The 100-mile diet

How many of the resources we consume come from our local communities? Not many. Take food, for instance. The average ingredient travels 1,500 miles to our dinner plates.

Eating food grown in a different locale than our own has detrimental effects on our health and on the health of the environment. Consider the environmental impact of producing, packaging, preserving and transporting food.

 

Consuming local resources, albeit sustainably, is an immediate way to improve our health and reduce our ecological footprint. So how can we do this? Well, one great way to consume locally is to try the 100-mile diet, i.e., only consuming food harvested within a 100-mile radius of where we live. This means thinking about our eating habits, reading food labels carefully (especially the ones that say “Made in USA”), reaching out to local farmers, and if we’re daring, growing our own food.

By prescribing to the 100-mile diet, we’ll become conscious eaters, improve our health and invest in the wellbeing of our local communities, so be sure to check it out.

The idea has been extended to the 100-mile house, i.e., only building with materials available within a 100-mile radius of the house.

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About Ranjodh Singh
I'm currently an Ally in the Public Allies New York Apprenticeship (www.publicallies.org). Through the apprenticeship, I'm partnered with NYCRx (www.nyxrc.org), a nonprofit organization that improves the health of New Yorkers using public health interventions. I'm excited to continue serving, but doing so closer to health and medicine. I'm also enjoying NYC, which I find to be an enriching environment.

2 Responses to The 100-mile diet

  1. Chintan says:

    Hey Ranjodh,

    This is a really cool concept and one that I would love to be able to adopt, but I find a lot of obstacles to prevent me from being able to. For examplr, having dietary restrictions (I’m vegetarian and living in Texas where we mostly grow cotton and cattle), not being a local person (I travel more than 1500 miles as a part of my work commute), and a lot of regulatory limitations (I can’t just get a laari with food from a nearby farm where I live). I sometimes feel like this kind of thing is actually a lot easier in developing countries than it is in America. Let me know if you got any ideas to help implement this. We already grow vegetables in our backyard when the season permits…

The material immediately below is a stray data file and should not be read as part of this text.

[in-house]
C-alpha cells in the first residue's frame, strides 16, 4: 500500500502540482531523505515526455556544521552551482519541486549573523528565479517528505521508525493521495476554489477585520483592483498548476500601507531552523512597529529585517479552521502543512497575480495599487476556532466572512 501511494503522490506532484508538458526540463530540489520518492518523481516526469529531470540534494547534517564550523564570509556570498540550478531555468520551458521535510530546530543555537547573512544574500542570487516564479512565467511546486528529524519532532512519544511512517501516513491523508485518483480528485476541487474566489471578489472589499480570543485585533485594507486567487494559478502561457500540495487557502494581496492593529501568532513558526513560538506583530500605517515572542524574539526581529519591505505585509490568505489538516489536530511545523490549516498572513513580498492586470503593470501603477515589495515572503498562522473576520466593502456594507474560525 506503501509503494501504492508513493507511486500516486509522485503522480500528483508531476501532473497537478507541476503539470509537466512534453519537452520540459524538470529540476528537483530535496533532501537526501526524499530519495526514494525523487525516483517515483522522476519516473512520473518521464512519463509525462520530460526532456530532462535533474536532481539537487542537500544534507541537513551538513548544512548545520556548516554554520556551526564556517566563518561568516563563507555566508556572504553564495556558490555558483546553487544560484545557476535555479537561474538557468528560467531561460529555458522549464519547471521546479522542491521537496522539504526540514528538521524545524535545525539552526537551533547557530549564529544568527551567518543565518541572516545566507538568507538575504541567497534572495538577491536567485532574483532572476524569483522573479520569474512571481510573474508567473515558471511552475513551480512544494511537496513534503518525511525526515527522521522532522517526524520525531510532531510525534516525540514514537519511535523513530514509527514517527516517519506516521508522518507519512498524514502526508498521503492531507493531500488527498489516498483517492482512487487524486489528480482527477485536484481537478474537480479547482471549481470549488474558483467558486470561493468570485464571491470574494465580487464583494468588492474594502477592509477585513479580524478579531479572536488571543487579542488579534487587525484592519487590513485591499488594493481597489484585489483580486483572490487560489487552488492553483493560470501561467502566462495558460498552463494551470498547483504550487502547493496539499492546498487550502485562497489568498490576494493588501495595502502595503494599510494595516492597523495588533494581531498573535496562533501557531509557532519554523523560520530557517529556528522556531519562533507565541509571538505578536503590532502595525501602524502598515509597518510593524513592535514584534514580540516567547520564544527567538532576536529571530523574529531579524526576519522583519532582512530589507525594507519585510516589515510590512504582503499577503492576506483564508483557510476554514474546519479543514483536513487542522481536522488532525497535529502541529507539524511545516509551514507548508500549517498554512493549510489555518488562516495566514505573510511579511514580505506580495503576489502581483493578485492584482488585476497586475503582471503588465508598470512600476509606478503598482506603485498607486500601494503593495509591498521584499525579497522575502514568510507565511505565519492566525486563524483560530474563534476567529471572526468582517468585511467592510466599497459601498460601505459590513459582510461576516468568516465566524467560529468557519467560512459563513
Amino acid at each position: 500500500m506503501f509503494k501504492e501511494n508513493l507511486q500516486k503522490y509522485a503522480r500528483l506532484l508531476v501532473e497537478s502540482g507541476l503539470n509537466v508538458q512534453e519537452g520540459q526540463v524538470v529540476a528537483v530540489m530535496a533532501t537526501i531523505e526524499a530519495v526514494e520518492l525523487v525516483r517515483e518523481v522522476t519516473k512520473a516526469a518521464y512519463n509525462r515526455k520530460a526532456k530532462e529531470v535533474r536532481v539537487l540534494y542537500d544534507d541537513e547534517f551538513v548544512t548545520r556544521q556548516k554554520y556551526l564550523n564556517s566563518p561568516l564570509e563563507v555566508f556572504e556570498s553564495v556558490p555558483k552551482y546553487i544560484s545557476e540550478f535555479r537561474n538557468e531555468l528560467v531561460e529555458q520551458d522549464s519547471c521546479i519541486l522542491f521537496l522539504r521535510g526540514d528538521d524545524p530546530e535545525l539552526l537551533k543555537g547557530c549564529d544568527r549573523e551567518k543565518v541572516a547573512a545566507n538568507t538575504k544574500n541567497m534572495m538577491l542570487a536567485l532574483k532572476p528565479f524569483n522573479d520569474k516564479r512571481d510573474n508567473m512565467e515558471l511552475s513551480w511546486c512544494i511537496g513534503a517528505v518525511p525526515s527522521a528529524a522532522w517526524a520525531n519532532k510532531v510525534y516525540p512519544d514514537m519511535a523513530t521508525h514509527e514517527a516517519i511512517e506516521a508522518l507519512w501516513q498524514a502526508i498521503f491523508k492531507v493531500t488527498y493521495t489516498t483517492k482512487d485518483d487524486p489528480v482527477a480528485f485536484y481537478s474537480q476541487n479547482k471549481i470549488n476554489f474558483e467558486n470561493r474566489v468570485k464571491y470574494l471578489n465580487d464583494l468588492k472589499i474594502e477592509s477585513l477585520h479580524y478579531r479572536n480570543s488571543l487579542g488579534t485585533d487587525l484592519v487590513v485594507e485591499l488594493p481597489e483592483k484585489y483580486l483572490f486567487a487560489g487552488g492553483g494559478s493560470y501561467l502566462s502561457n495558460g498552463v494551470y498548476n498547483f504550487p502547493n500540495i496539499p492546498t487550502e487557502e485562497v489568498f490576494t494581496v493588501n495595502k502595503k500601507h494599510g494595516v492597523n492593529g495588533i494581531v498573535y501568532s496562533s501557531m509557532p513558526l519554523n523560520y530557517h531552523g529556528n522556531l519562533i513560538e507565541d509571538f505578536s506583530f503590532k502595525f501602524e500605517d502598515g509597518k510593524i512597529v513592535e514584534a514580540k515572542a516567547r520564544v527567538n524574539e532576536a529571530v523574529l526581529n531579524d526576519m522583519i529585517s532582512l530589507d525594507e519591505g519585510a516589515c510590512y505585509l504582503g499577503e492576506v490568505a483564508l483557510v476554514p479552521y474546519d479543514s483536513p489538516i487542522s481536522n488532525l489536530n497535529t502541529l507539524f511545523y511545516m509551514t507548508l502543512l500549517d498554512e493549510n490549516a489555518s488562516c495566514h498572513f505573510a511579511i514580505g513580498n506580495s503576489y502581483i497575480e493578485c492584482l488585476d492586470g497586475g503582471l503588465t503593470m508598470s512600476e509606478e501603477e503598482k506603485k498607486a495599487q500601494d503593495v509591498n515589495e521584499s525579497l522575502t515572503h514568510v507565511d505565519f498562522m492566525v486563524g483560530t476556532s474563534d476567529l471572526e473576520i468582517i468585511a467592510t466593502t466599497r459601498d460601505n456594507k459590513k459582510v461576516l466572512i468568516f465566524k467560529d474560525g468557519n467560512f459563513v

• Hi Chintan, I understand your concerns. I’d recommend a couple of things:

      1. Just have a look around where you live in TX. I wouldn’t be surprised if you find local farmers who farm with integrity and care, and grow something besides cattle and cotton 🙂 Specifically look for Community Supported Agriculture (CSA). In my own research, the internet has been a wonderful tool. If after a thorough look-around, you’re still not able to find locally grown food, then I think it’s fine to settle for other options, e.g., neighboring towns, cities, and states that may have local farms.

      2. Since you’re travelling often, I’d find places to eat at your destinations that support local farmers. Apply the 100-mile radius from the place where you eat food. So, if you’re in NYC, for instance, use that as the epicenter for the 100-mile radius.

      For (1) and (2), use the following links:

      http://www.eatwellguide.org/i.php?pd=Home – Find local food
      http://www.sustainabletable.org/shop/seasonal/ – Seasonal eating
      http://www.nrdc.org/living/shoppingwise/default.asp – Living sustainably, eating well

      3. The 100-mile diet helps us become conscious eaters through dietary experimentation. So, don’t let the 100-mile diet be a dietary straitjacket, i.e., don’t treat it as an all-or-nothing deal. Start small and then expand from there. Depending on your own research, if you decide, for example, that you’ll get all your veggies from local farms, I’d say that’s a step forward 🙂 You can then add other types of food to the list.

      I’d appreciate your thoughts on all this, Chintan.
      love,
      ranjodh

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